The depths they go to

In Palmerston, New Zealand, permission to inter ashes in a new natural burial ground has been put on hold. The council wants a period of consultation in order to arrive at a “a better understanding of what sort of natural burial ground people want” in the light of the assertion by a councillor that “cremation is one of the most unsustainable practices you could have.”

Well, well, what a pertinent question! What sort of natural burial ground do people want? What price consensus on that — anywhere? You can tell New Zealand is new to all this. 

In one important respect, the regulations for this NZ NBG are going to be a lot more enlightened than we see at almost every NBG in the UK. They’re going to change the bylaw requiring six-feet-under burial and require, instead, burial at a max of 1 metre, with a covering of 40cms (ie, around 15 inches). This is to ensure rapid, vibrant, aerobic decomposition. 

Way to go, good people. But don’t stop there. 

Yes, you can do even better. Turn your minds also to re-use of graves. What do you say to 30 years?

A burial ground that’s ever-active, 100% financially sustainable — there’s the goal of natural burial. 

Story in the Manawatu Standard here

Dig it shallow. They don’t.

Filming the Good Funeral Awards with Sharp Jack Media, the production company making the documentary for Sky, entailed going all over the country to shoot people in action and get their backstories. It was fun. Perhaps the most fun was watching the crew on ‘just another job’ become emotionally enmeshed by the loveliness of the people they met. It was a life-changing process for them.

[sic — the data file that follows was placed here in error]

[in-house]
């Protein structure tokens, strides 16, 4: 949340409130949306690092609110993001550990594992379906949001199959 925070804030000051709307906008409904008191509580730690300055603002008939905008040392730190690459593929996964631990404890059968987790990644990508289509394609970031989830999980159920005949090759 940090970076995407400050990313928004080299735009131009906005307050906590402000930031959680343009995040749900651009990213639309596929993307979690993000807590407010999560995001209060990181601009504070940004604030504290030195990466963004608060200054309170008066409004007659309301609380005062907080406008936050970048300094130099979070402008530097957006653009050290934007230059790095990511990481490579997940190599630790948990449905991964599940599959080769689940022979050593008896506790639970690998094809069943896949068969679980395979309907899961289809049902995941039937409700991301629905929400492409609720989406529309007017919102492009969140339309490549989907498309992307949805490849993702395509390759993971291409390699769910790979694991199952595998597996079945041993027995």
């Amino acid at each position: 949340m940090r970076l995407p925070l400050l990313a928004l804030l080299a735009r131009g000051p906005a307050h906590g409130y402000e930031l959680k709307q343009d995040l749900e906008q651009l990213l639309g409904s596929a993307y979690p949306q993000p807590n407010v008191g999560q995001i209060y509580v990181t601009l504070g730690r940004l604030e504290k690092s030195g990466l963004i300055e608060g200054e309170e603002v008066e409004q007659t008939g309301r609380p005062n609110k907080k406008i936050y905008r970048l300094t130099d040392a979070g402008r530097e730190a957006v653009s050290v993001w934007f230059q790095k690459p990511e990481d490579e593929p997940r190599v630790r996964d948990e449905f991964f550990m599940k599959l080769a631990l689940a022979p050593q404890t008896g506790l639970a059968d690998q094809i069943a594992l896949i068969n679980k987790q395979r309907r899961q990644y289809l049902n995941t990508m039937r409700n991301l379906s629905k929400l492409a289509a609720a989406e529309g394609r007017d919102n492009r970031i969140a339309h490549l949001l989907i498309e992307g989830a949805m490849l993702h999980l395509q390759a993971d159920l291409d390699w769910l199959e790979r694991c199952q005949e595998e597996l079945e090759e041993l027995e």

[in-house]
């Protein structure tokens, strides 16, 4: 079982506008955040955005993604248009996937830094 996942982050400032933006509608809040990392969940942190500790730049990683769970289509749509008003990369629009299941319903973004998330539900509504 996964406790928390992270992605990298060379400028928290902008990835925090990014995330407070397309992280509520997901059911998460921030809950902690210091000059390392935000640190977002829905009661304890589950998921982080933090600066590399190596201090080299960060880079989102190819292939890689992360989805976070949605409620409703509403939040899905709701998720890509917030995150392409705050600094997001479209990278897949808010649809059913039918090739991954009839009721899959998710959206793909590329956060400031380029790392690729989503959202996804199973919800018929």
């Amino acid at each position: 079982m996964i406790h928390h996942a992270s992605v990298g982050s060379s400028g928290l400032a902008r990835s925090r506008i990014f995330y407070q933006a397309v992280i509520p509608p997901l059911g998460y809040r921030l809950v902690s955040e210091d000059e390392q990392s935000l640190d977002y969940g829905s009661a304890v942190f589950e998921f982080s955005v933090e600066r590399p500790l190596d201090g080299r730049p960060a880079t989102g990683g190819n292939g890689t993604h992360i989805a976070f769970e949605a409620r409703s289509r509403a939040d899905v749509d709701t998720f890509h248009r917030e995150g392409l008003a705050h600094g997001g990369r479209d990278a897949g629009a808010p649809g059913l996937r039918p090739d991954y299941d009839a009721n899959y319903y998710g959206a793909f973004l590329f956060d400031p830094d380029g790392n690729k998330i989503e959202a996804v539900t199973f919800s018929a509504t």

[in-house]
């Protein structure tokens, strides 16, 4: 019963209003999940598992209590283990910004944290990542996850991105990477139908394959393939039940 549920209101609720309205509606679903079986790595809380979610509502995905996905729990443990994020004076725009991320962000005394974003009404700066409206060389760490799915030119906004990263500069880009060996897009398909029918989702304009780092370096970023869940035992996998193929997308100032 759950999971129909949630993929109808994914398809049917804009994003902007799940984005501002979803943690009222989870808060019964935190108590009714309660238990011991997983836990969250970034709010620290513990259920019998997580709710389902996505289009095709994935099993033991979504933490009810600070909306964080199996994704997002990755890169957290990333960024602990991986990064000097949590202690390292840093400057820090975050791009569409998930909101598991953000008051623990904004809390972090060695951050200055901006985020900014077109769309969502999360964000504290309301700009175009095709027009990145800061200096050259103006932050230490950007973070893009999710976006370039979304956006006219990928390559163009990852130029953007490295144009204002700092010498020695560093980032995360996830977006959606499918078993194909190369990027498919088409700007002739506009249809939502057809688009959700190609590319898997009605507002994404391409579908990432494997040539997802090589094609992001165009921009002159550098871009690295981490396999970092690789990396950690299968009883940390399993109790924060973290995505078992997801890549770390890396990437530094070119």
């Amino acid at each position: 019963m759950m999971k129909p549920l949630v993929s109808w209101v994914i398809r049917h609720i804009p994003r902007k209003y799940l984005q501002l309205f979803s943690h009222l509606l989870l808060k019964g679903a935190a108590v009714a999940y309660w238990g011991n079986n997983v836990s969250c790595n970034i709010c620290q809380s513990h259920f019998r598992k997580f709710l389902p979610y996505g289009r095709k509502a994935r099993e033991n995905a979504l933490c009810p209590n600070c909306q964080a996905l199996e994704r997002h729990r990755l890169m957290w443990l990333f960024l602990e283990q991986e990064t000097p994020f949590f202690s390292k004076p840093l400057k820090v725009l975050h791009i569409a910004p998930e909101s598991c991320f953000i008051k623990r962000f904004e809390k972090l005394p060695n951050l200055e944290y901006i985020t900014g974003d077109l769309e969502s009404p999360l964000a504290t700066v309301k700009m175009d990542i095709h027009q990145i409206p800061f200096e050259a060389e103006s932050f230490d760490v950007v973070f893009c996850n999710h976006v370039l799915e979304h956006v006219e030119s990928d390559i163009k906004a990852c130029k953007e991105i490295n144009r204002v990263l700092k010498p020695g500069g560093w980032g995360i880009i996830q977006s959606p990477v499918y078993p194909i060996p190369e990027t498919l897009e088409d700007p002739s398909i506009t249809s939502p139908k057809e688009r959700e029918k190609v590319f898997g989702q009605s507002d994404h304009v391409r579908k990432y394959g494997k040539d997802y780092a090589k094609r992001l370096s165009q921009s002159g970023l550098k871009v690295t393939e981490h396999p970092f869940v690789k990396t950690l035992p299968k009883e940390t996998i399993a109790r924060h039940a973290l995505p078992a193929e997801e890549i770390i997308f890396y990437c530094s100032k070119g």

It was also exhausting and, from time to time, nailbiting.

Perhaps the nailbitingest moment came as they filmed a funeral in Devon followed by burial in Bidwell Woodland Burial Ground, a lovely place where you have to tote the coffin a good way to the grave. It’s hard work just trudging after it.

All went well at the outset. The funeral was in a village hall and it reduced one of the crew to tears even though it wasn’t an especially sad funeral because it was for a very old man who had led an incredibly rich and generous life. We set out for the burial ground in bright sunshine. It was a timeless sight.

The nailbiting bit came after the coffin had been lowered and it became evident that there was just a little over a foot between the top of the coffin and the surface. Local authority rules (not the law) prescribe a minimum of 2’ 6”, or 2’ where soil conditions allow. I had to have urgent discussions to determine whether it was wise, politic and in everyone’s best interests to film this. There could be protests and all sorts from them as knows best.

All agreed that it should be filmed. The owner of the burial ground, the richly characterful, serenely resolute and intelligent Andrew Lithgow, knows his law and believes that human burial must make good environmental sense. You don’t get the customary dark, cold, inert six feet under at Bidwell, you go back to nature usefully.

What about foxes, badgers, all sorts of foragers digging up the body? That’s what they all say happens, everybody says it. What do you do about that?

They don’t. As Andrew has it, why in heaven’s name would they want to dig up dead bodies? They’ve far better, fresher things to eat.

Another graveyard myth. So good to have that one knocked on the head. Burial depth in natural burial grounds has been, let’s confess it, a bit of an obsession here at the GFG. We are at rest now, enjoying our favourite song.

Jolly rottin

On the North Island of New Zealand, Whangarei District Council has been researching natural burial for the last three years. Three years? Yes, they want to do it as it should be done. Cemetery manager Helen Cairns says: 

“When we do get natural burial – if we get natural burial – we want to make sure that we do it right and in the specific way people want it. I’m more than happy to talk the subject over with people.”

From an impossibly badly written article in the Northern Advocate we learn that Whangerei are planning to bury at 3 feet, allowing for vibrant, aerobic decomposition and environmentally useful human compost.

If only natural buriers would make a virtue of that in the UK. When people make a whole-body donation to the Earth it is only right that best use be made of that body. 

Full story here